Mortgage insurance is a powerful tool that enables people to become homeowners even with a minimal down payment. This insurance will pay for your mortgage in the event of a default. It doesn’t protect you – your credit will still suffer, and you can still be evicted. But since the lender knows they’re guaranteed to get paid, they’re less concerned about your credit rating or the amount of your down payment.
But like any insurance, mortgage insurance comes with a premium. In the case of a mortgage insurance premium (MIP), it’s an extra fee you pay each month on top of your regular mortgage payment. So, how does this work, and what does it mean for you as a homebuyer? Here’s what you need to know.
What Is Mortgage Insurance Premium (MIP)?
MIP is a fee that’s attached to mortgages that are backed by the Federal Housing Administration (FHA). Because FHA loans tend to go to higher-risk borrowers, mortgage insurance provides a measure of protection. FHA-backed lenders are protected from loss, which is why the FHA requires all borrowers to take out mortgage insurance.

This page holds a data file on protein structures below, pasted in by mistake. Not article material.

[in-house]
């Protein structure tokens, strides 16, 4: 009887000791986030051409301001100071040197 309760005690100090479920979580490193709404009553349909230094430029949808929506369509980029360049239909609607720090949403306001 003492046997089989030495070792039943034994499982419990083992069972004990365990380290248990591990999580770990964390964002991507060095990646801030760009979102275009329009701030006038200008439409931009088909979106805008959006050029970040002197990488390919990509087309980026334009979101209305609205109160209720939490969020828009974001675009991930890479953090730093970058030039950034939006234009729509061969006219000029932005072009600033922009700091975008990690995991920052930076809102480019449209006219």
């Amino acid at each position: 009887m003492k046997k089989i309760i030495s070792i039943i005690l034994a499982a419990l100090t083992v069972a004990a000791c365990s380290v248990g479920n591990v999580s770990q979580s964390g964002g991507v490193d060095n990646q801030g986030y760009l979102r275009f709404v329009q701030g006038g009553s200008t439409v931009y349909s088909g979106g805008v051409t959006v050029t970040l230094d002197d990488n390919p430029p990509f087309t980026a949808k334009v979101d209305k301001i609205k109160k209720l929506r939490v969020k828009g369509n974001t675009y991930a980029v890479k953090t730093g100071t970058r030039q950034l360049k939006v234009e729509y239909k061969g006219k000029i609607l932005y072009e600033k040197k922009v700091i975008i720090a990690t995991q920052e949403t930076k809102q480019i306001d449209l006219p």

Mortgage insurance premiums used to be deductible, just like mortgage interest. However, the 2017 Tax Cut and Jobs Act eliminated this deduction. A later act passed in 2020 allowed MIP deductions during that tax year and retroactively for the 2018 and 2019 tax years. For now, MIP remains non-deductible.
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How Does Mortgage Insurance Premium Work?
FHA-backed loans carry higher inherent risks than traditional mortgage loans. Borrowers may have a FICO score as low as 580 and may be making a down payment of as little as 3.5%, so default is a real risk.